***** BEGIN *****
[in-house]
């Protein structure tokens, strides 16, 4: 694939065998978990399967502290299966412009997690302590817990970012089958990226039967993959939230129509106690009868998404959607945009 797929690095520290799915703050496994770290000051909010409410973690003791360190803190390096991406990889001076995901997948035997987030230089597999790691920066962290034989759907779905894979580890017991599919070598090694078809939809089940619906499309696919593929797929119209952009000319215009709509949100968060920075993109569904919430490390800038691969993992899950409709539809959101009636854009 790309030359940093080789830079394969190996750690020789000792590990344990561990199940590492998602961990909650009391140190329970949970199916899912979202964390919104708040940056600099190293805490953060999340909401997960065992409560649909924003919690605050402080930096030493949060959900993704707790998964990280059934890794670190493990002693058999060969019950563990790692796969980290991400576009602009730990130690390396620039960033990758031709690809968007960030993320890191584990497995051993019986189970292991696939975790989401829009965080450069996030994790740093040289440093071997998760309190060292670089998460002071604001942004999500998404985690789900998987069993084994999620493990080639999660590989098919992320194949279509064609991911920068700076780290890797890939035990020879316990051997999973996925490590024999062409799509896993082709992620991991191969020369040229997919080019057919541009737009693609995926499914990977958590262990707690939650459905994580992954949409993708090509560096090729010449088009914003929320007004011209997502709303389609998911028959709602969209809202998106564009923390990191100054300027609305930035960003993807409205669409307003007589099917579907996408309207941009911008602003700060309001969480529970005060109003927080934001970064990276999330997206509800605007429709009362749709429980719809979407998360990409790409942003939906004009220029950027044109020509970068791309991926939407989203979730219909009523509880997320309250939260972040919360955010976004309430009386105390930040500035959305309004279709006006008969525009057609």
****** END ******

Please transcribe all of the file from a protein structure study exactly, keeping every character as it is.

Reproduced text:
[in-house]
């Protein structure tokens, strides 16, 4: 694939065998978990399967502290299966412009997690302590817990970012089958990226039967993959939230129509106690009868998404959607945009 797929690095520290799915703050496994770290000051909010409410973690003791360190803190390096991406990889001076995901997948035997987030230089597999790691920066962290034989759907779905894979580890017991599919070598090694078809939809089940619906499309696919593929797929119209952009000319215009709509949100968060920075993109569904919430490390800038691969993992899950409709539809959101009636854009 790309030359940093080789830079394969190996750690020789000792590990344990561990199940590492998602961990909650009391140190329970949970199916899912979202964390919104708040940056600099190293805490953060999340909401997960065992409560649909924003919690605050402080930096030493949060959900993704707790998964990280059934890794670190493990002693058999060969019950563990790692796969980290991400576009602009730990130690390396620039960033990758031709690809968007960030993320890191584990497995051993019986189970292991696939975790989401829009965080450069996030994790740093040289440093071997998760309190060292670089998460002071604001942004999500998404985690789900998987069993084994999620493990080639999660590989098919992320194949279509064609991911920068700076780290890797890939035990020879316990051997999973996925490590024999062409799509896993082709992620991991191969020369040229997919080019057919541009737009693609995926499914990977958590262990707690939650459905994580992954949409993708090509560096090729010449088009914003929320007004011209997502709303389609998911028959709602969209809202998106564009923390990191100054300027609305930035960003993807409205669409307003007589099917579907996408309207941009911008602003700060309001969480529970005060109003927080934001970064990276999330997206509800605007429709009362749709429980719809979407998360990409790409942003939906004009220029950027044109020509970068791309991926939407989203979730219909009523509880997320309250939260972040919360955010976004309430009386105390930040500035959305309004279709006006008969525009057609």